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The Burden of Problem Solving // Jason Barker


Architecture is like a puzzle. But more challenging than the typical one where all of the pieces are predetermined to fit in a specific way to complete an image; sometimes, the pieces of an architectural problem have yet to be formed. This is why understanding the problem, so that it can be well defined, is vital to a successful end. Architecture can only begin to be the solution after the problem has been fully defined. Every piece must be considered and thoroughly investigated because leaving an element untouched can result in a new set of problems down the road. Think about a finished puzzle with a single piece missing: you would lose your mind trying to find that last piece in order to complete it, and you have worked too long and hard to start a new one. This is the way we should approach problem solving and why it is the first step to successful architecture.

This is the first time that the members of our studio have worked as a collective group with the amount of people involved. It’s not common for 13 students to work on a single project along with input from several architects, our project general contractor, two clients and several other consultants. When problem solving as a team, initially, it is difficult for one to realize that everyone is different when it comes to the way we think about concepts, approach the problem and perceive information. This adds another layer of complexity to the iterative process of problem solving. Everyone comes into the team with diverse backgrounds and vastly different life experiences which influence our interactions and decisions. Everyone has different expectations on what the project is ultimately about and what they plan on learning from the process. Everyone has different desires and aspirations of what is beautiful and successful design. It is difficult to get everyone involved on the same page, with full understanding of the goals of a project, especially when each individual is used to going through the iterative process of design all on their own.

Our design process has been diverse. We've worked out details and assemblies through drawing and through full-scale mock-ups. Through these methods, we've gained greater insight into what the problem really is.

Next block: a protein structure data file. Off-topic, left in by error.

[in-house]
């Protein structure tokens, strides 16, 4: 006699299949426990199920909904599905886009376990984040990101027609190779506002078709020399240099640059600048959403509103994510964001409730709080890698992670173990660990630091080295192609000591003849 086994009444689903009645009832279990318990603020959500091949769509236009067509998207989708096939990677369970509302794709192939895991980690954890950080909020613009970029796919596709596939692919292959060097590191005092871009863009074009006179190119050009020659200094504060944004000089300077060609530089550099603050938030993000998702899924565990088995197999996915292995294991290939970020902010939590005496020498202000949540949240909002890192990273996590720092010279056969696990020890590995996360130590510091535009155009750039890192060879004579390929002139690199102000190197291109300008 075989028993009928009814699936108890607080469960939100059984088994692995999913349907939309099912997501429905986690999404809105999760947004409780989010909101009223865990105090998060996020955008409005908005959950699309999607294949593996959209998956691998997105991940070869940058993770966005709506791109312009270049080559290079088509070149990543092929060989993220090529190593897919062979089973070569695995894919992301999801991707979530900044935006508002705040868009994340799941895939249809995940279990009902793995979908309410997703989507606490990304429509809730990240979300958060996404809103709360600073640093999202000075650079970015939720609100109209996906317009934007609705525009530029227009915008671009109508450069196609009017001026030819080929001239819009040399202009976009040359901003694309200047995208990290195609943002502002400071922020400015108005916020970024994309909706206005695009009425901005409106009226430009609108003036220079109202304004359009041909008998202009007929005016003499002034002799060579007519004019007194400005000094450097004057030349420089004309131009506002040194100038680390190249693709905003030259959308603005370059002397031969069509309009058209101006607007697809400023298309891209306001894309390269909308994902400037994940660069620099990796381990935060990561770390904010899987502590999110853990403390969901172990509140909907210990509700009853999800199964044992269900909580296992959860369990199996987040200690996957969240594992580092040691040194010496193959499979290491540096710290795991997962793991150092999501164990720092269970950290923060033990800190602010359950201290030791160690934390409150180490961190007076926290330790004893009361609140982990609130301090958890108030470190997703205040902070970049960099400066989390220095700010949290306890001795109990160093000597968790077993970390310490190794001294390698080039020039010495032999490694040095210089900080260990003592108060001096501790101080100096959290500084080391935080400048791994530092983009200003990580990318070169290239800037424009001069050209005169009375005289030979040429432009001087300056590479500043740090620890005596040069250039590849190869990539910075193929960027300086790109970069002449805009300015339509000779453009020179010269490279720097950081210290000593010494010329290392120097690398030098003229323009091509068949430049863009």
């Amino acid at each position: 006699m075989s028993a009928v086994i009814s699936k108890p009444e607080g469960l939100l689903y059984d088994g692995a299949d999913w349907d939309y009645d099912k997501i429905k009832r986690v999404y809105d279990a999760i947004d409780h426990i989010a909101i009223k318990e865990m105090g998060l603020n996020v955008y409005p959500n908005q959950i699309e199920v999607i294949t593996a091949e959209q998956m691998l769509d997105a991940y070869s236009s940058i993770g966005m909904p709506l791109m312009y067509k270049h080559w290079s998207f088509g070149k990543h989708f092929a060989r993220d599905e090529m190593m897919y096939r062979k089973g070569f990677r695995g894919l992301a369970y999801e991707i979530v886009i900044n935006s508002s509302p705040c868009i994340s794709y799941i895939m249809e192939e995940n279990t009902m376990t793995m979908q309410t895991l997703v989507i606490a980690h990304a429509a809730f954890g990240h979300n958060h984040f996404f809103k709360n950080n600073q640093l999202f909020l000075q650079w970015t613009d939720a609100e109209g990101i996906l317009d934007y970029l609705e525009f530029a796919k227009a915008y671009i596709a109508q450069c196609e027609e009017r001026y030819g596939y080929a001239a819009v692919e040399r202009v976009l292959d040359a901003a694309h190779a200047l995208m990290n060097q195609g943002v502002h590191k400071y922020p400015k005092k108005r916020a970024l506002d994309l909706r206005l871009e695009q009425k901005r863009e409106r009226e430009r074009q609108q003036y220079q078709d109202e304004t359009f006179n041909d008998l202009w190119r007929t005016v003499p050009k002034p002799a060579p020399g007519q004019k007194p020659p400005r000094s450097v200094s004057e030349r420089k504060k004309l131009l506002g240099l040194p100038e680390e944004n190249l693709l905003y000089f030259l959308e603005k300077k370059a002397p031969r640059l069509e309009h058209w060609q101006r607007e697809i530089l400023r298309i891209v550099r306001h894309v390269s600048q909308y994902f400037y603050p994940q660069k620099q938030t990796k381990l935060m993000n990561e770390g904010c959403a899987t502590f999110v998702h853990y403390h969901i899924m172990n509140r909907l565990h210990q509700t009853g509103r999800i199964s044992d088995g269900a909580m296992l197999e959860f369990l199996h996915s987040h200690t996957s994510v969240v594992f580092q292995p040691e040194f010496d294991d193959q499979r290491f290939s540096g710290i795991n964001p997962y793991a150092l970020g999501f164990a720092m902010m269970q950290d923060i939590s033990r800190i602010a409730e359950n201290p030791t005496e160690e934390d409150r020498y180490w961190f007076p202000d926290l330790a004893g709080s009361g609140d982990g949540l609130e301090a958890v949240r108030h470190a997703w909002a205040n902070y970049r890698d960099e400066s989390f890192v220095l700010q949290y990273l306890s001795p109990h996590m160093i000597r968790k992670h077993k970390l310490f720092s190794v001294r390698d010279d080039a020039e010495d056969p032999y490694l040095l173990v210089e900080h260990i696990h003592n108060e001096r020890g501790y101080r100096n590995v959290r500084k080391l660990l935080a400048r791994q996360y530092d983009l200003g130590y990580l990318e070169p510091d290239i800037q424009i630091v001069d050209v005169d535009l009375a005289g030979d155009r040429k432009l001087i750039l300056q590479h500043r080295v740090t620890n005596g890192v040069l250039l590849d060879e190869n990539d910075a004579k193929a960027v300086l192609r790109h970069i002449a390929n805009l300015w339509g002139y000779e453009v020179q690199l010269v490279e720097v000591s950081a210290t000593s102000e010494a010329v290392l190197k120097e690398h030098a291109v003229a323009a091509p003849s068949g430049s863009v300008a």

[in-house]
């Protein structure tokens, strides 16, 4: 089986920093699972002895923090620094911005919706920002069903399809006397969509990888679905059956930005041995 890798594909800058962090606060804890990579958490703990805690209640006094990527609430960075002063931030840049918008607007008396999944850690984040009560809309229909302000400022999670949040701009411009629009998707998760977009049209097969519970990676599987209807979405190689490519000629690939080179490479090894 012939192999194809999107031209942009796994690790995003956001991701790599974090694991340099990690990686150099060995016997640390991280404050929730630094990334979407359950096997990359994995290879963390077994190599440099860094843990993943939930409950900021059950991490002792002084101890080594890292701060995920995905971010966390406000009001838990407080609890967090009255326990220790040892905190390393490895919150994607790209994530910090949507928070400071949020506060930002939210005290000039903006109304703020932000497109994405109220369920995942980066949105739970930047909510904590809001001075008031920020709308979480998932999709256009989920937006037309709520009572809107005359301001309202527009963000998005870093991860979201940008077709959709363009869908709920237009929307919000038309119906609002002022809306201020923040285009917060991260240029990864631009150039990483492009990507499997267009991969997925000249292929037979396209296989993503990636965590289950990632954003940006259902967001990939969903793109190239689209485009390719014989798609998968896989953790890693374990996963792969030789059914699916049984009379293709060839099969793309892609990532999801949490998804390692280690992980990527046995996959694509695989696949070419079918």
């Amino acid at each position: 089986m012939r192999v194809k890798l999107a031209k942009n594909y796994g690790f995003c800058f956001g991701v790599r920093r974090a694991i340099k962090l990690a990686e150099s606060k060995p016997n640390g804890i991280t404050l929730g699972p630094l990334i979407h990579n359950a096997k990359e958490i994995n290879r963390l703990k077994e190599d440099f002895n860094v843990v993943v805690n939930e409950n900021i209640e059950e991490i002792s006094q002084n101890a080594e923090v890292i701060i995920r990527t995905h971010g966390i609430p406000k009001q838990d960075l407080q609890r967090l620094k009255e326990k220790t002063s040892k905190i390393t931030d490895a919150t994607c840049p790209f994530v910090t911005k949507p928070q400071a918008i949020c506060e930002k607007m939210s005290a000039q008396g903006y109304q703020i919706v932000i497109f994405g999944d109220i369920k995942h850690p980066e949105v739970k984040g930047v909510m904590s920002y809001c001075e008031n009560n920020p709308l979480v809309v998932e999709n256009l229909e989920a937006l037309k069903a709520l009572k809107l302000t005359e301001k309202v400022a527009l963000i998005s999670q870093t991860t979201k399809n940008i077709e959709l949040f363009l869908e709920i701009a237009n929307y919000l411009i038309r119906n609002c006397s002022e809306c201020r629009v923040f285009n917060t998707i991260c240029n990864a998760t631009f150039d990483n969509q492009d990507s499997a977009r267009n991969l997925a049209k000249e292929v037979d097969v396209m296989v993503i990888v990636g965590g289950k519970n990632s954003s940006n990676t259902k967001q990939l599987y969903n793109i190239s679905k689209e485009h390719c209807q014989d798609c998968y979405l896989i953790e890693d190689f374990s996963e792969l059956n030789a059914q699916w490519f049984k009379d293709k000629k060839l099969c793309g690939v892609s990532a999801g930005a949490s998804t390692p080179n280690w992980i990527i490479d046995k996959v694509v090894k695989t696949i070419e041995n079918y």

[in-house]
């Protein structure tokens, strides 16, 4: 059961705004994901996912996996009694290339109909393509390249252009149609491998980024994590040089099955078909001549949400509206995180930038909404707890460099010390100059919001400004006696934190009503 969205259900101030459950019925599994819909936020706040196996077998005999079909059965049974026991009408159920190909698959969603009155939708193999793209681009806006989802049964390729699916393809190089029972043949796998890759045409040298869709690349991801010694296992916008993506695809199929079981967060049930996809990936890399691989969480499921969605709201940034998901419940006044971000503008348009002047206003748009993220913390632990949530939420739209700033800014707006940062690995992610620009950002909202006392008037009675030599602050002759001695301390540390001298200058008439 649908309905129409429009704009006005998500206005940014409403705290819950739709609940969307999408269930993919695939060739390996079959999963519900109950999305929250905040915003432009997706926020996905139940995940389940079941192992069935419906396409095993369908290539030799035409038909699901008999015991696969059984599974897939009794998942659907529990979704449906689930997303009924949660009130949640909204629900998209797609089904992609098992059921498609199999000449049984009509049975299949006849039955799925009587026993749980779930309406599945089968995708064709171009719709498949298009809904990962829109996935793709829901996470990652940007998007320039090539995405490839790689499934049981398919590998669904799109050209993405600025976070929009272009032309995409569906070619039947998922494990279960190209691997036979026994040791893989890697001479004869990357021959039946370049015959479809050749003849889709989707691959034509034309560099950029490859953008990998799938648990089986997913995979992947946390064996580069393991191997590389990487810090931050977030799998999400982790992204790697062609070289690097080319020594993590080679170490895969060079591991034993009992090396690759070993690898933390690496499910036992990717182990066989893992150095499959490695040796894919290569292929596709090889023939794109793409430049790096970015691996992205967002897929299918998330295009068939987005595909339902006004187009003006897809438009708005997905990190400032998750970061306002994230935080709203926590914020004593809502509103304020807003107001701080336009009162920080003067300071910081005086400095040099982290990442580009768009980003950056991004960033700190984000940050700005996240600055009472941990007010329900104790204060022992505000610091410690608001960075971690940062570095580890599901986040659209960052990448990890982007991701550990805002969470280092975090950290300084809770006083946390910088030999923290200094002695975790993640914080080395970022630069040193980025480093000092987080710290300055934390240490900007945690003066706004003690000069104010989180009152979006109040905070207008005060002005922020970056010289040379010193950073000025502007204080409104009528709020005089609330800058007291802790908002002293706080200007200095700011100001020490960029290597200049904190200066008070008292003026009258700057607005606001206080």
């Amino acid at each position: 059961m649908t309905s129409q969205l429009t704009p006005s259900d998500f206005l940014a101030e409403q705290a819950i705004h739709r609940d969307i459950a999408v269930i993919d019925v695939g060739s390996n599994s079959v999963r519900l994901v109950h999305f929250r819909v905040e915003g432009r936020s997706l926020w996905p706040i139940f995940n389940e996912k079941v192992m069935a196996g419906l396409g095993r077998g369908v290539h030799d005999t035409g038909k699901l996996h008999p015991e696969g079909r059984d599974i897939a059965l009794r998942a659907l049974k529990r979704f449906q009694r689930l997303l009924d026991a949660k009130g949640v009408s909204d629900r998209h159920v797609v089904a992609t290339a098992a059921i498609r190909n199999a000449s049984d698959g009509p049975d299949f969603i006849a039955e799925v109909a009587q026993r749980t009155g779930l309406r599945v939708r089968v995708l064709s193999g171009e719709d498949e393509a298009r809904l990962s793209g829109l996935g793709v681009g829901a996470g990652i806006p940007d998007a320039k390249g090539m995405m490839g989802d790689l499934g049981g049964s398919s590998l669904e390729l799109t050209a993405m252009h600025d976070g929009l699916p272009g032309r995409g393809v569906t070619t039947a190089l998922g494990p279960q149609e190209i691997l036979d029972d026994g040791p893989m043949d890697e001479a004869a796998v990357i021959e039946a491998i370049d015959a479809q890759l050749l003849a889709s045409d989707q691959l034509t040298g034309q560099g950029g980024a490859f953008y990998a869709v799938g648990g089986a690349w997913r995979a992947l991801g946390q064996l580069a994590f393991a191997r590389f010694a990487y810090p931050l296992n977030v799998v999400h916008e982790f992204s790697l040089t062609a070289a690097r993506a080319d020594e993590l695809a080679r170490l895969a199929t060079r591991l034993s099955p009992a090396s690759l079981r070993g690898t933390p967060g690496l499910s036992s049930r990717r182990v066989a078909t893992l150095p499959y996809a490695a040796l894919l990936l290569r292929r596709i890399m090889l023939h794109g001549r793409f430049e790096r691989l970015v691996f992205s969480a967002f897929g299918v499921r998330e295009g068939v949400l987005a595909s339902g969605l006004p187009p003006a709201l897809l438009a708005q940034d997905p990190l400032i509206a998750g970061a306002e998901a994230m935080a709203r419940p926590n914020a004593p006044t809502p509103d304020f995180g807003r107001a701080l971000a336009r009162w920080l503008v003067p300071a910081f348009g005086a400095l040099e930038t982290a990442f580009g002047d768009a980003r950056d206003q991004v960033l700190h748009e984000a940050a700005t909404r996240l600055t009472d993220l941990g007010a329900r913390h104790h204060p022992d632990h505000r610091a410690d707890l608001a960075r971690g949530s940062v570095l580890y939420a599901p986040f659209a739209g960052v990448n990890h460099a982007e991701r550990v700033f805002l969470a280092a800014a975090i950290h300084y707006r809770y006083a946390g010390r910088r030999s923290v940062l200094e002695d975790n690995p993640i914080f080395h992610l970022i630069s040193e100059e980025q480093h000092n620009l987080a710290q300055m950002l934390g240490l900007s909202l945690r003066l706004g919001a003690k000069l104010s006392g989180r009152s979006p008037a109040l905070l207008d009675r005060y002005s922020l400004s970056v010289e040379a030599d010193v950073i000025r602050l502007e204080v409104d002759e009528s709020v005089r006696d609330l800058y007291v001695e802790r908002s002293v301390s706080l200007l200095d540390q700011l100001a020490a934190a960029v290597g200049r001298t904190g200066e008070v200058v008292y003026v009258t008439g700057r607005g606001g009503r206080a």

We have experienced a change from triplex to duplex designs with the intention of making efficient use of the project site but at the same time, efficiency of building material. We’ve gone from movable spaces to fixed spaces to attempt to give the future tenants a means of using their space in the way that best suites them, for their own wellbeing. The porch has changed from complex to simple, with elements on the outside of structure, to the inside of structure; between light permeable to enclosed. We have designed using the idea of shipping containers as an affordable means of structuring, both in the since that it would be the load carrying element of our build as well as the underlying design idea of organizing different functional spaces. We have considered the relationship between the different units and how they can elicit a feeling of community by way of directing the tenants to converge with one another in passing, to providing the most privacy by facing the units away from one another and give each its own approach. Regarding the overall scope of the project, what is the problem of homelessness and how can affordable housing and architectural design solve, or aid in solving it for good?


This has caused much frustration among our members. In our aim to try and solve the problem of affordable housing, our group has had to ask many questions and make decisions on possible answers only to chalk it up as an exercise in better understanding of a fraction of the overall project. Much has had to be sacrificed for the sake of the best ideas for a final design, the client’s desires and ultimately, affordability. Some ideas have shifted back and forth, between ambitious goals of creating something unique and desirable and the realization that the complexities and luxuries of those ideas effect the overall value of the final build. In all of this, it has been easy to loose site of the underlying question: how can we create good architecture and still maintain a model for affordability?


How many times can you ask a question and continue to get a better answer? It is only through the iterative process of gathering information, making sense of it, rearranging and categorizing in order to build something up, then tear it back down again to start fresh that you begin to scratch the surface of a problem. Then through the gained experience you must go through the process again with a better understanding, but each time requires more energy and more pushing of boundaries; more expanding and broadening but without losing focus on the fundamentals of the question. This takes great self-motivation and a passion for the problem to be understood so that it may be solved. I have learned that, regardless of how good you are at design or how long you have been in architecture, everyone must go through the iterative process.  

Written by Jason Barker

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